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Blocking shots: Mad genius or just mad?

Feb 14, 2012, 8:30 AM EDT

Chuck Kobasew, Gabriel Landeskog, Kyle Quincey, Jason Garrison AP

One of the interesting little underground hockey debates revolves around blocking shots.

Any reasonable person will admit it’s a brave act, but the schism happens when you discuss the wisdom of doing so. The New York Times tackled the subject in an interesting way on Monday, studying the undeniable increase in the activity since the lockout while spotlighting heavy practitioners and the teams who generally abstain from the courageous move.

Many stats bloggers will say that a blocked shot is often the sign of a last-resort move by a defenseman who’s out of position.

Interestingly enough, The NYT’s Dave Caldwell spotlighted the three local teams and saw a wide variety of results. The lowly Islanders topped the NHL in the category and look primed to fall in first place again this season, but the East-leading Rangers swear by it too. Meanwhile, the traditionally stout Devils defense follows Paul Coffey’s lead in avoiding the practice.

Crunching simple numbers on the subject

source: Getty ImagesTo take a quick-and-dirty look at the potential big picture view, here are the top five teams as far as shot blocking, their place in the standings, total goals allowed and times shorthanded:

1. NY Islanders: 955 blocked shots, 55 points (tied for second to last in East), 159 goals allowed and 158 times shorthanded
2. Montreal: 942 blocked shots, 55 points (tied for second to last in East), 154 goals allowed and 214 times shorthanded
3. Toronto: 912 blocked shots, 62 points (eighth place in East), 166 goals allowed and 178 times shorthanded
4. NY Rangers: 907 blocked shots, 77 points (first in East, second overall), 110 goals allowed and 178 times shorthanded
5. Minnesota: 904 blocked shots, 58 points (12th place in West), 144 goals allowed and 193 times shorthanded

To take a look at the flip side, here are the five teams who block shots the least in the same categories:

26. Boston: 694 blocked shots, 70 points for second in the East, 120 goals allowed and 188 times shorthanded
27. Los Angeles: 691 blocked shots, 65 points tied for sixth in West, 124 goals allowed and 210 times shorthanded
28. Columbus: 661 blocked shots, 38 points for worst record in NHL, 185 goals allowed and 185 times shorthanded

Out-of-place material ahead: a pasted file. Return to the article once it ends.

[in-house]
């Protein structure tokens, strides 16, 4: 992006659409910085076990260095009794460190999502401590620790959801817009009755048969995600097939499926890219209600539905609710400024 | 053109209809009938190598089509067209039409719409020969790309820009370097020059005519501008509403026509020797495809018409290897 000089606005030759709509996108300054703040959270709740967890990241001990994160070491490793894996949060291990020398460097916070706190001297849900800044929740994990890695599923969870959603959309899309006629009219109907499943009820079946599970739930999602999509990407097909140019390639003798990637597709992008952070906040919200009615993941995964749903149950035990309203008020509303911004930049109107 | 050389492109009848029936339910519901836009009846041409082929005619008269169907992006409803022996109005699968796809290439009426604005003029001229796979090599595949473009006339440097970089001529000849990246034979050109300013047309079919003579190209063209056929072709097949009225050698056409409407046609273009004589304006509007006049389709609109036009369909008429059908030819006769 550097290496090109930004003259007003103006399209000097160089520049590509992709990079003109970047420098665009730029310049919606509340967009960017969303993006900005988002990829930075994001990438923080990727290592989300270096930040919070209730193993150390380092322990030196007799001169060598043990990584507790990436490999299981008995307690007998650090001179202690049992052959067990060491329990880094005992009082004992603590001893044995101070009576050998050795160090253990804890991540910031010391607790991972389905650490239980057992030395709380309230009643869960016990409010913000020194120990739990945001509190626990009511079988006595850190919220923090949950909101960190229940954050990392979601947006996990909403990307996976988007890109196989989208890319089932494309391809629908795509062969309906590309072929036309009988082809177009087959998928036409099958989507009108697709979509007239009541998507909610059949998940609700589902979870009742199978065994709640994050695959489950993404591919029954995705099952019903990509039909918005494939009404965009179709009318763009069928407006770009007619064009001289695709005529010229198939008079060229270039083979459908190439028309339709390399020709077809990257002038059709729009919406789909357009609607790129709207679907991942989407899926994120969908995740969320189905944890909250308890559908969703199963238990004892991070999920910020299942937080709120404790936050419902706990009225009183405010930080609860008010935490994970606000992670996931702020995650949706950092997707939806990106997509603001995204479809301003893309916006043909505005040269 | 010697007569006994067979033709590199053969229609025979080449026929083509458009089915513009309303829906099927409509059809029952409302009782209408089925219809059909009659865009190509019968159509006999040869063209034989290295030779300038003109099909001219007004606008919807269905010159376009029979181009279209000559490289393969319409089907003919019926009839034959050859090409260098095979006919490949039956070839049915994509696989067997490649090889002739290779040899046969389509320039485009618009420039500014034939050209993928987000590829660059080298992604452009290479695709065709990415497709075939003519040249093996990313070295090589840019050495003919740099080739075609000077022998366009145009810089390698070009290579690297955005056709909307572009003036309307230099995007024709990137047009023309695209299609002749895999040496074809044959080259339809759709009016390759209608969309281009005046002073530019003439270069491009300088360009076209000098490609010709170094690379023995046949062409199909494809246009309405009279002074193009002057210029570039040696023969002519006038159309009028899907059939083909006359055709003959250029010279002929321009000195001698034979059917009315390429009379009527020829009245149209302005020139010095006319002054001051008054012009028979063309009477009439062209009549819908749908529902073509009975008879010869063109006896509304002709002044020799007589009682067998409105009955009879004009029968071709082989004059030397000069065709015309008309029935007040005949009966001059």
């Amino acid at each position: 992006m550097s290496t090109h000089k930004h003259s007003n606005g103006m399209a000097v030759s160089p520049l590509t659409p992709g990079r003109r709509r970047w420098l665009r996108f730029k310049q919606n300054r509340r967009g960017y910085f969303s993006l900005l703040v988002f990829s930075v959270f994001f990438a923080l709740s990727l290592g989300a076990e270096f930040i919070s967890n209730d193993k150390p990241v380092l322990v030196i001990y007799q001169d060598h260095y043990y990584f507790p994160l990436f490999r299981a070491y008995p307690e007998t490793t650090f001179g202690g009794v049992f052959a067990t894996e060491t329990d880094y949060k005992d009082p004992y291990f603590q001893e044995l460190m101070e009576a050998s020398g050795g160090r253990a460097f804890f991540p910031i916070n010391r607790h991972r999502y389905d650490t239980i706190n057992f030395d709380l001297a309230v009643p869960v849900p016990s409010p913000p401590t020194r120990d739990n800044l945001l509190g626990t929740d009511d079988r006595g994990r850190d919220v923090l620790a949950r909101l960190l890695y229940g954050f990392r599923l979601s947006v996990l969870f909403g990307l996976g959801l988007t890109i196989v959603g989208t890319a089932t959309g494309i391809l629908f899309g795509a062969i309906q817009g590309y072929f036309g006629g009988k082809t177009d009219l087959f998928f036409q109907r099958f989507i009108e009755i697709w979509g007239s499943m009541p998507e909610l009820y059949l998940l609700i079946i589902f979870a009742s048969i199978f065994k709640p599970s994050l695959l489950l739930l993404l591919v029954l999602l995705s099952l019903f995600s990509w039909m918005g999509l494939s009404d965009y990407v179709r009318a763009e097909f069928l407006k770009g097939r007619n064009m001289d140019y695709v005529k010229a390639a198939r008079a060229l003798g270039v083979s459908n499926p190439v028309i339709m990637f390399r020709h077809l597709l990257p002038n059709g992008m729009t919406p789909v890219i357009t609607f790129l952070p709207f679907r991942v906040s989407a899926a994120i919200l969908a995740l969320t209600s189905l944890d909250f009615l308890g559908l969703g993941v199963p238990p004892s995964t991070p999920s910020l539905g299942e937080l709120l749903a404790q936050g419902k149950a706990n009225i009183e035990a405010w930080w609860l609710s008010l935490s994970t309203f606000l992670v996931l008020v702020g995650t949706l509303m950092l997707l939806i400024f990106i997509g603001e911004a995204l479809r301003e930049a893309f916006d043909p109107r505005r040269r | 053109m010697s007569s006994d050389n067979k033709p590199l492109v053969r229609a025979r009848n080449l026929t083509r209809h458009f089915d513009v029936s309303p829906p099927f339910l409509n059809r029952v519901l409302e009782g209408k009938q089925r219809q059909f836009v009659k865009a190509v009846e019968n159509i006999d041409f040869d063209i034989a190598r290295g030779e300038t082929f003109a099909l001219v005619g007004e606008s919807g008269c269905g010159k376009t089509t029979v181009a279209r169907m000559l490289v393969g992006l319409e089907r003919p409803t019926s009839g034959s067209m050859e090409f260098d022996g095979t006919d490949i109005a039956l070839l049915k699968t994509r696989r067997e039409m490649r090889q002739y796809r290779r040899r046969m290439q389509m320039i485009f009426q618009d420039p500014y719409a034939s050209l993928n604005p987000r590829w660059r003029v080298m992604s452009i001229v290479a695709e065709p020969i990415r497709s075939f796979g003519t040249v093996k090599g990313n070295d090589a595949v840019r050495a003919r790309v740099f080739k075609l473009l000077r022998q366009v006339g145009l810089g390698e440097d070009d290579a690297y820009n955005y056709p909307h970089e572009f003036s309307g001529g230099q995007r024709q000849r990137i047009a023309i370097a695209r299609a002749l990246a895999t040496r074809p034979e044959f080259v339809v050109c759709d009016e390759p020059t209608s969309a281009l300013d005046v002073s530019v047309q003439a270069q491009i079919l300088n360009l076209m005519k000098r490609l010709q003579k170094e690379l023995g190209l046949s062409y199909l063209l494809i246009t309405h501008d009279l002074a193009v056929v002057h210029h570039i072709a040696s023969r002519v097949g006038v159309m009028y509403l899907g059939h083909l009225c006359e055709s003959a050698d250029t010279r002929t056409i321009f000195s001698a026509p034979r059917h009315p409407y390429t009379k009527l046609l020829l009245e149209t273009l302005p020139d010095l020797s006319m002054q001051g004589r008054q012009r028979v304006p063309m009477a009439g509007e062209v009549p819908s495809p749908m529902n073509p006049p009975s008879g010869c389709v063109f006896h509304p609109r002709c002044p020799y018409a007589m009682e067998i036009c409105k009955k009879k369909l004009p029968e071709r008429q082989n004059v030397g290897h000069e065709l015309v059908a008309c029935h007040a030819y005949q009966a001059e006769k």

29. Vancouver: 652 blocked shots, 74 points for second in the West, 138 goals allowed and 208 times shorthanded
30. New Jersey: 638 blocked shots, 66 points for sixth in the East, 155 goals allowed and 190 times shorthanded

I’m not sure if you can deduce much of anything from that little study, although it does seem to provide good evidence that you can play stingy defense without blocking shots. The low shot-blocking side seems a little heavier on “legitimate” contenders … but it also includes the horrific Blue Jackets. (Click here to check out’s stats on shot blocking.)


How do you feel, though? Is the strategy a necessary evil to avoid goals or a bad gamble in terms of positioning and/or injuries? Share your take in the comments.

  1. zabala81 - Feb 14, 2012 at 8:46 AM

    So, it’s better not to shot block as it does not help in the standings but increases incidence of injury

    • miketoasty - Feb 14, 2012 at 9:03 AM

      Columbus is 28th in shot blocking and 30th in the league. I think it’s important but obviously is not the only thing that wins games.

    • abrienza428 - Feb 14, 2012 at 9:09 AM

      The “bad” teams are getting more shots thrown their way due to lackluster defense, so by common sense they’ll have more blocked shots in the long run. Good teams play better defensively and don’t allow as many shots towards the net in the first place.

      And Columbus is just so bad they can’t block the shots.

  2. rwmilli - Feb 14, 2012 at 9:03 AM

    Yeah but without a comparison there’s no legitimate argument, maybe if
    You could show me stats of these teams
    W/O any shot blocks we could see how many of those that were blocked would of went in…I don’t think it’s ever going to die and I don’t think it has anything to do with a defensemen being out of position…if he gets infront of the shot what better position could he of been in? It’s not like guys come flying out of nowhere like theyre taking a bullet for the pres or something…it’s a practiced technique you learn it in junior hockey, a defenders job is to keep the puck out of the net..he will do it at all costs

  3. dsd3 - Feb 14, 2012 at 12:31 PM

    What if you used these numbers with an adjustment for how many shots these teams are facing? Numbers alone don’t tell much of a story, but maybe a % would tell us more. (I’m too lazy to compute the numbers for all the teams, though it wouldn’t be that tough)

  4. brian32556 - Feb 14, 2012 at 2:31 PM

    The stats above obviously show that shot-blocking has no corelation to success. As I follow the Rangers, and they are seemingly outshot every night (shots that get to the goaltender), it would just mean the King would have to deal with more, which might lead to more rebounds, and possibly more inclose attempts. Instead shot blocking keeps the puck outside.

    In the case or NYR, I disagree with the view that it is “often the sign of a last-resort move by a defenseman who’s out of position.” It is a defensive tactic that some teams use and others do not. Same as the trap, two-man forechecking, etc.

    Maybe for the less successful teams it is an act of desperation vs. designed into the scheme.

  5. hockeyflow33 - Feb 14, 2012 at 2:48 PM

    and this is why we don’t use the NYT as a sports reference guide

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